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arglebargle

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Just wanted to update yall - the tent has a 6" inline duct fan up top to draft air through. Air enters through a vent at the bottom left of the tent. The lamps are mounted to thin boards zip tied to the corners of the steel frame. The ballast is mounted to a thin board that has two large neodymium magnets attached to it's other side by epoxy - matching magnets on the inside surface of the tent hold the ballast board in place. I used a heated awl to punch two small holes into the back of the tent through which to route the wires from the ballast. The power strip and hygrometer are mounted to another board with magnets on the back, which attach it to the steel frame through the tent wall. 

In the bottom of the tent is a large roasting pan full of water, at the center of which sits a small inexpensive atomizer. The atomizer is plugged into the hygrometer, which is set to keep the humidity in the tent between 40 and 50 % RH. The sensor of the hygrometer is attached to the same wooden plate at the top of the tent that holds the disco ball motor.

I have tried a number of techniques in previous light boxes to maintain good humidity, and this is the cheapest and most effective method I have come upon. 

Cheers!

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Jackson, lookin' good. I have found the humidity sensing and control unit you are using to be very good. No known failures so far, in about four years of recommending them and using them myself. The sensor attached to the unit can drift a little over time, but nothing catastrophic, and the control unit can easily be adjusted to offset these changes.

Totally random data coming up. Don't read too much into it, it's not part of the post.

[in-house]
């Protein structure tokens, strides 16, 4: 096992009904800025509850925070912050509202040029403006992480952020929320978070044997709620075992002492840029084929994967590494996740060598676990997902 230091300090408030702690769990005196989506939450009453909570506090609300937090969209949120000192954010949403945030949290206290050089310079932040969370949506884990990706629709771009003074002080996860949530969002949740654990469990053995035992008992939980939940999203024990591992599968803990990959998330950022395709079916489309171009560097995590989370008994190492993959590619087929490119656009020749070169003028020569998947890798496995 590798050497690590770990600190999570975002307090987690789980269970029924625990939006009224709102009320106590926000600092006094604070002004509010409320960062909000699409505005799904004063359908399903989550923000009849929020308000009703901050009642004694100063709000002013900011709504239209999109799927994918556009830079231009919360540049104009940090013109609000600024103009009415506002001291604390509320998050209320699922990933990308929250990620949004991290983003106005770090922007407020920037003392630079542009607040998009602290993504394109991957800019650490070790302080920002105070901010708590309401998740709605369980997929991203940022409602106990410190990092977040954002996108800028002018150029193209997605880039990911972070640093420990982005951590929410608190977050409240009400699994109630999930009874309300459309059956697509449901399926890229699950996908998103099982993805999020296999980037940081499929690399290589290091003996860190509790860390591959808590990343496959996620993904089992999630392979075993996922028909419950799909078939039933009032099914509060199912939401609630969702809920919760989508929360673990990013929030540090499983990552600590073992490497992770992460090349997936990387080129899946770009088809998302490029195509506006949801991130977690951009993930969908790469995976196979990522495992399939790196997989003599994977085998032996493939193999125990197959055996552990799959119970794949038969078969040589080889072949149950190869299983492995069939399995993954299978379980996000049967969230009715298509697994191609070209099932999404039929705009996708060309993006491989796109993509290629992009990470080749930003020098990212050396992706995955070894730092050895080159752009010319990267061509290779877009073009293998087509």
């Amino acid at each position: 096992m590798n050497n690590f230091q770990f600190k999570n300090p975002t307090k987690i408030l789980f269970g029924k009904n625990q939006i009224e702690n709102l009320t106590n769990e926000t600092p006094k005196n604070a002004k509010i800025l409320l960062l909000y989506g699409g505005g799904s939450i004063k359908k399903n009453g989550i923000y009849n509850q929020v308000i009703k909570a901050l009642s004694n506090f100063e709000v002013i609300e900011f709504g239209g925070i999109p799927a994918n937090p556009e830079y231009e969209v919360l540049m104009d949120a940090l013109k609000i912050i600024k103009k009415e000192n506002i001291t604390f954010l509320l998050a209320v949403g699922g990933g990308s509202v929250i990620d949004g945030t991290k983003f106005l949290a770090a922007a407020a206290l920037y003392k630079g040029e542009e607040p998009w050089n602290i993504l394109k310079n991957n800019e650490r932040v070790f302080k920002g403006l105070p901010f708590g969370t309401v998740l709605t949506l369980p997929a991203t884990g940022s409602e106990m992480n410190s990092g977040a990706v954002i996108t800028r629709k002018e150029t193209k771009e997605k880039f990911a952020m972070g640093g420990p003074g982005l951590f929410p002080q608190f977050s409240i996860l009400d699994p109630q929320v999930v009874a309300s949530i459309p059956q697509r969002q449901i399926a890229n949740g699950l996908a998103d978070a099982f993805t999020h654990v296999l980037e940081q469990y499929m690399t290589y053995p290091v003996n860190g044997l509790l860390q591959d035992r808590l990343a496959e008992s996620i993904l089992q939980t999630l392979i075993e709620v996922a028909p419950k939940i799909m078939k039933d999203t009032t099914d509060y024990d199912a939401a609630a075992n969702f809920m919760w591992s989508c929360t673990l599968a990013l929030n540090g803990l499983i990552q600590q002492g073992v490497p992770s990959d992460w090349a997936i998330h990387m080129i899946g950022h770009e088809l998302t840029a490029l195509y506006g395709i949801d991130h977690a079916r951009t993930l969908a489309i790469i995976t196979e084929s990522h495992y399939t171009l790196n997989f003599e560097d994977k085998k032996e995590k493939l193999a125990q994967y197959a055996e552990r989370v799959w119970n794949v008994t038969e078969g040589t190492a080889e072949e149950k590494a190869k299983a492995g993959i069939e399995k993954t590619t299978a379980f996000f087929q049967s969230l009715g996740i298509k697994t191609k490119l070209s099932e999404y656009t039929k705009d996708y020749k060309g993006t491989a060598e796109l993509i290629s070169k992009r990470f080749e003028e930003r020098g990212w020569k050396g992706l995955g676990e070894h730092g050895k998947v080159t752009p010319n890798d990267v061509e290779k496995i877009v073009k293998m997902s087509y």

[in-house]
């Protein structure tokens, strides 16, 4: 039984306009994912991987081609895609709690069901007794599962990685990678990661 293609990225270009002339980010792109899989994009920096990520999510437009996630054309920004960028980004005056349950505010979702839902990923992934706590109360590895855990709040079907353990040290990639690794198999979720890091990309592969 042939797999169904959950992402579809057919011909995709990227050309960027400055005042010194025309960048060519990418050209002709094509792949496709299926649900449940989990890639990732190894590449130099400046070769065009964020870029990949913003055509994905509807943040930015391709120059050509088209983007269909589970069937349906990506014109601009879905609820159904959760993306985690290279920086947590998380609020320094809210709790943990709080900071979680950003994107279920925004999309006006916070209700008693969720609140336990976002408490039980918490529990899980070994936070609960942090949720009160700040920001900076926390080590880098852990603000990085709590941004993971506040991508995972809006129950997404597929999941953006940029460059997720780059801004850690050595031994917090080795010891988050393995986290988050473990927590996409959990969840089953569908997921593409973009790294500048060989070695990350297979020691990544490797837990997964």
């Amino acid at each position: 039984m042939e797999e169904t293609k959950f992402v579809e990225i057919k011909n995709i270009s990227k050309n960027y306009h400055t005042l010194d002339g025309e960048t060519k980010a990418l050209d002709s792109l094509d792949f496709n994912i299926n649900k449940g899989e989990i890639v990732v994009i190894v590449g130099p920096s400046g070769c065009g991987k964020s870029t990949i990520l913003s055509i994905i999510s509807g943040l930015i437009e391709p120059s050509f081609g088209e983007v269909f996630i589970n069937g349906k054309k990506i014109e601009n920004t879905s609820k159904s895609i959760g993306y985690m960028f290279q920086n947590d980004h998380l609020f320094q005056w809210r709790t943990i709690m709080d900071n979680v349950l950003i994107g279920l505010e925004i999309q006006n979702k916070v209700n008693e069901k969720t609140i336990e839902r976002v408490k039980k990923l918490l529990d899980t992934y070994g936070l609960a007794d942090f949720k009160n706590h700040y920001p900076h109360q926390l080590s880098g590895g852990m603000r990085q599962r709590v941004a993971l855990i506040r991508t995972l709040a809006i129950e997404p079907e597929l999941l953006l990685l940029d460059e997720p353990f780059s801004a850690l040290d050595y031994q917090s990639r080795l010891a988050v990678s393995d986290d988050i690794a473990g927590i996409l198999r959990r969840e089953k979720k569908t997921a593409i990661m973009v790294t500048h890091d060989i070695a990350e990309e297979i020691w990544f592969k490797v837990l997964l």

You might need an air filter on the air input side, or maybe not, depending on the properties of the varnish you are using.

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20 minutes ago, David Burgess said:

Jackson, lookin' good. I have found the humidity sensing and control unit you are using to be very good. No known failures so far, in about four years of recommending them and using them myself. The sensor attached to the unit can drift a little over time, but nothing catastrophic, and the control unit can easily be adjusted to offset these changes.

You might need an air filter on the air input side, or maybe not, depending on the properties of the varnish you are using.

Thank you, David. I pretty much learned everything I know about shop/lightbox climate control from your website. The atomizer was my only unique innovation, if you can call it that, and I recommend it to anyone who's interested. $10 bucks, shipped. Hard to beat!

As to the air filter, the intake at the bottom is covered by a built in fine mesh screen. Considering how clean I keep my varnish area, it hasn't been a problem so far but I believe if needed I could easily velcro an HVAC filter of the correct size onto it. Thanks for that thought. 

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27 minutes ago, JacksonMaberry said:

The atomizer was my only unique innovation, if you can call it that, and I recommend it to anyone who's interested. $10 bucks, shipped. Hard to beat!

I don't think anyone would mind if you posted a link. I would be looking forward to trying it.